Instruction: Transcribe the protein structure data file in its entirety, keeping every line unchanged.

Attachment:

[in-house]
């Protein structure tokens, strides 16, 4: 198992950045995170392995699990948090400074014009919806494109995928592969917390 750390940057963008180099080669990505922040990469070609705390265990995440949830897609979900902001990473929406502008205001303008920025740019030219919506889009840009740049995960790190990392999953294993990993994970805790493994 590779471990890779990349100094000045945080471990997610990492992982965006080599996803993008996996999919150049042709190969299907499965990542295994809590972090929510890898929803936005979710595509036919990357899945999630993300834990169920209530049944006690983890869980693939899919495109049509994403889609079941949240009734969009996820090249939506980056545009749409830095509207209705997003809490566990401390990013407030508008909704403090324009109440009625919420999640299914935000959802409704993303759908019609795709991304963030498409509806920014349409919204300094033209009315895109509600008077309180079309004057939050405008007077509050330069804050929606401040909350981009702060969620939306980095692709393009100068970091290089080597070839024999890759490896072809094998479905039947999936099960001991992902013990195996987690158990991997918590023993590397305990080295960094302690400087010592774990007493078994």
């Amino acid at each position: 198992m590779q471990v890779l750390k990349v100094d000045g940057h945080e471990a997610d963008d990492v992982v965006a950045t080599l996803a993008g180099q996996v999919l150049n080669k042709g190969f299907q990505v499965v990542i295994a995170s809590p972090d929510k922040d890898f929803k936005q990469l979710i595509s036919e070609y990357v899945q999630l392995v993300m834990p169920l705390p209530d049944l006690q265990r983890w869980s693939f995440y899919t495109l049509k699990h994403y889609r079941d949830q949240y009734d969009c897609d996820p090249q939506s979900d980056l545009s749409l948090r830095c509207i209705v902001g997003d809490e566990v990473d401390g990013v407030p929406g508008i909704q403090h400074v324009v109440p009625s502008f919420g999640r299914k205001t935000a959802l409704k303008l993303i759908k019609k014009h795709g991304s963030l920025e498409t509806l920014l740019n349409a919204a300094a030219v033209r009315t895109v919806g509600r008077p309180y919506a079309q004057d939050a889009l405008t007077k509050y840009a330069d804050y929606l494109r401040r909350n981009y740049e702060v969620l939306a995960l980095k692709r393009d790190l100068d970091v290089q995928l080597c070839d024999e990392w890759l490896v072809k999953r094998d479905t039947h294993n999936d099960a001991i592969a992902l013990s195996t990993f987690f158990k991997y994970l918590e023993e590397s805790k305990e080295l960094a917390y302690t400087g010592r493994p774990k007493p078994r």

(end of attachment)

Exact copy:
[in-house]
């Protein structure tokens, strides 16, 4: 198992950045995170392995699990948090400074014009919806494109995928592969917390 750390940057963008180099080669990505922040990469070609705390265990995440949830897609979900902001990473929406502008205001303008920025740019030219919506889009840009740049995960790190990392999953294993990993994970805790493994 590779471990890779990349100094000045945080471990997610990492992982965006080599996803993008996996999919150049042709190969299907499965990542295994809590972090929510890898929803936005979710595509036919990357899945999630993300834990169920209530049944006690983890869980693939899919495109049509994403889609079941949240009734969009996820090249939506980056545009749409830095509207209705997003809490566990401390990013407030508008909704403090324009109440009625919420999640299914935000959802409704993303759908019609795709991304963030498409509806920014349409919204300094033209009315895109509600008077309180079309004057939050405008007077509050330069804050929606401040909350981009702060969620939306980095692709393009100068970091290089080597070839024999890759490896072809094998479905039947999936099960001991992902013990195996987690158990991997918590023993590397305990080295960094302690400087010592774990007493078994």
């Amino acid at each position: 198992m590779q471990v890779l750390k990349v100094d000045g940057h945080e471990a997610d963008d990492v992982v965006a950045t080599l996803a993008g180099q996996v999919l150049n080669k042709g190969f299907q990505v499965v990542i295994a995170s809590p972090d929510k922040d890898f929803k936005q990469l979710i595509s036919e070609y990357v899945q999630l392995v993300m834990p169920l705390p209530d049944l006690q265990r983890w869980s693939f995440y899919t495109l049509k699990h994403y889609r079941d949830q949240y009734d969009c897609d996820p090249q939506s979900d980056l545009s749409l948090r830095c509207i209705v902001g997003d809490e566990v990473d401390g990013v407030p929406g508008i909704q403090h400074v324009v109440p009625s502008f919420g999640r299914k205001t935000a959802l409704k303008l993303i759908k019609k014009h795709g991304s963030l920025e498409t509806l920014l740019n349409a919204a300094a030219v033209r009315t895109v919806g509600r008077p309180y919506a079309q004057d939050a889009l405008t007077k509050y840009a330069d804050y929606l494109r401040r909350n981009y740049e702060v969620l939306a995960l980095k692709r393009d790190l100068d970091v290089q995928l080597c070839d024999e990392w890759l490896v072809k999953r094998d479905t039947h294993n999936d099960a001991i592969a992902l013990s195996t990993f987690f158990k991997y994970l918590e023993e590397s805790k305990e080295l960094a917390y302690t400087g010592r493994p774990k007493p078994r």